The Risk of Combative Ad Campaigns
Eschewing the prevailing theory in advertising that one should never mention your competitor’s product, many companies are taking a page out of the political campaign season and going with attack ads or in the parlance of the industry, “comparative advertising” that do just that. The trend towards negative marketing is being attributed to the downturn in the economy, forcing businesses to compete for a smaller pool of consumer dollars.
Although a dangerous proposition with plenty of potential to backfire, agencies tasked with creating these campaigns have found injecting humor to be the best method of ensuring success. Additionally, the charges being leveled against the competition need to be well-researched and not simply anecdotal. Advertisers shouldn’t underestimate the savvy of their customer base by pushing unsubstantiated claims, simply to move a few more units. The risk outweighs the reward in these instances, given the the web’s potential to reach a wide audience if any fallacies are uncovered by the public, thus alienating the very people they were attempting to court. At the same time, a poorly conceived strategy opens the door for the competition, allowing them proper justification to employ undercutting tactics of their own. The real question seems to be how much tit for tat can we collectively stomach before everyone walks away a loser?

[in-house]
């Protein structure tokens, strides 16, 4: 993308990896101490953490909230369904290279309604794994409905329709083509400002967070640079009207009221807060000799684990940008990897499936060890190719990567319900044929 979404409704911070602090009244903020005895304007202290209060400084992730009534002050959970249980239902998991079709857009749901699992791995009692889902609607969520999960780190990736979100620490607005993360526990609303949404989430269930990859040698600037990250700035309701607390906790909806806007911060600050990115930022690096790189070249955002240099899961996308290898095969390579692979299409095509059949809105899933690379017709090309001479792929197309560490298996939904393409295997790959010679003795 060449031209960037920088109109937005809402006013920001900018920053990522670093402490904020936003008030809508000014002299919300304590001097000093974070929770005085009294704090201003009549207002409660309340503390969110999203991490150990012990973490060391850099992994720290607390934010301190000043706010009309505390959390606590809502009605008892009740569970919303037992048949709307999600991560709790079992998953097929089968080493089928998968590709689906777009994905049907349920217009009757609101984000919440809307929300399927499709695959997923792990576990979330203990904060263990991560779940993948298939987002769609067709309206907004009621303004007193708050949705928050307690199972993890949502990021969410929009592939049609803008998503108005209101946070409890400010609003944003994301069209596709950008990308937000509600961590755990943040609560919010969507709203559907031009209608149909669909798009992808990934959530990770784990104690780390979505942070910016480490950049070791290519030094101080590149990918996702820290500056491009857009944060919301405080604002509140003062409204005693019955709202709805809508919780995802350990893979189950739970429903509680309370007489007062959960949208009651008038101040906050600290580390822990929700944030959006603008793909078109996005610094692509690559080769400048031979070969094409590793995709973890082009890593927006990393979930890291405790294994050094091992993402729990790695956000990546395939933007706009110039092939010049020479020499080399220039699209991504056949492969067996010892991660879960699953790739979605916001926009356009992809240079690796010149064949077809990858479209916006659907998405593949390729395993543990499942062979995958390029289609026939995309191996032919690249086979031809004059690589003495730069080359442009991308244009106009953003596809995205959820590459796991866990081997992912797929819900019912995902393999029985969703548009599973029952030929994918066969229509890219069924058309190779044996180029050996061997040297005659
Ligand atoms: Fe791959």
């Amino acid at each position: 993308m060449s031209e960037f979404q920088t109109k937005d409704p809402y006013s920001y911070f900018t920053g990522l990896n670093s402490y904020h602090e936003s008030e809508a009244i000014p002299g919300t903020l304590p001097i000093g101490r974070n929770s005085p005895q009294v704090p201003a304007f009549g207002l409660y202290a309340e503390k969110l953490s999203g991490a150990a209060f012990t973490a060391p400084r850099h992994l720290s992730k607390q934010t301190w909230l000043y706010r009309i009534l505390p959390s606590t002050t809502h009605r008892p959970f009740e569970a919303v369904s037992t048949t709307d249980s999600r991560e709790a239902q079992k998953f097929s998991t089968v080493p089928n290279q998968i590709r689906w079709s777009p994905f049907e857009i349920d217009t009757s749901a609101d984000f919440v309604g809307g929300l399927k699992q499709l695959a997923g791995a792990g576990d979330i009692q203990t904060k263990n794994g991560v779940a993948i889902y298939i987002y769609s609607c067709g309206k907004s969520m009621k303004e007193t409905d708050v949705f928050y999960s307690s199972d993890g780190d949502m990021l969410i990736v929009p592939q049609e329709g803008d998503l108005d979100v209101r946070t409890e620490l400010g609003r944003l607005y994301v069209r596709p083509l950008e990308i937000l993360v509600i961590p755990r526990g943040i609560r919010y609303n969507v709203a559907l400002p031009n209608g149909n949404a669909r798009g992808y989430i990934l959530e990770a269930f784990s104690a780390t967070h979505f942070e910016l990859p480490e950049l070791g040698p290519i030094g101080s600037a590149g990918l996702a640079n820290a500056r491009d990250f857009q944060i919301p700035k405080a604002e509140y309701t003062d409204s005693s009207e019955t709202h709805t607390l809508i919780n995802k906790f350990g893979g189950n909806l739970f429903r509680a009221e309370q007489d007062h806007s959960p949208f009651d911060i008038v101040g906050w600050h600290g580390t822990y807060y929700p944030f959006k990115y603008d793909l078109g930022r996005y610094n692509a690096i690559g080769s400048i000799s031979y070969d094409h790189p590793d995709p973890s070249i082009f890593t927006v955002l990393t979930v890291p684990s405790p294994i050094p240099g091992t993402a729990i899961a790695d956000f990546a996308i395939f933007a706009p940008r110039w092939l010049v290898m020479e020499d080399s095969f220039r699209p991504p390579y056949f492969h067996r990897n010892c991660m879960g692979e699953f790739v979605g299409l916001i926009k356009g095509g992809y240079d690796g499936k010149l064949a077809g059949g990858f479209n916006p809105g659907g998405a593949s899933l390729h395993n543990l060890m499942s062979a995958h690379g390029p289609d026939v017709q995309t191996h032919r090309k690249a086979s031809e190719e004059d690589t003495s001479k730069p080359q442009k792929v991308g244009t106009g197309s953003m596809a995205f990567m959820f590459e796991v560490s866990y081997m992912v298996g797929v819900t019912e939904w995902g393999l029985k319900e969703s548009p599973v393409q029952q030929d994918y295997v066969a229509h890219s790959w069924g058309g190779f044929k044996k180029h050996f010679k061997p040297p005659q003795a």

“It’s very tactical, it’s very short-term, but today marketers are thinking short-term,” said David Melançon, the chief executive of the Ito Partnership, a brand identity consulting company in New York.
Other examples of negative product pitches include a long-running campaign from Apple that mercilessly mocks the PC operating systems sold by Microsoft; a campaign from the Fox Business Channel cable network, which deridesJim Cramer of CNBC; ads for Burger King that take on other fast-food chains like McDonald’s and Wendy’s; and a campaign for a new variety of Campbell’s soup, Select Harvest, that berates Progresso for selling soups with ingredients like monosodium glutamate.
[via New York Times]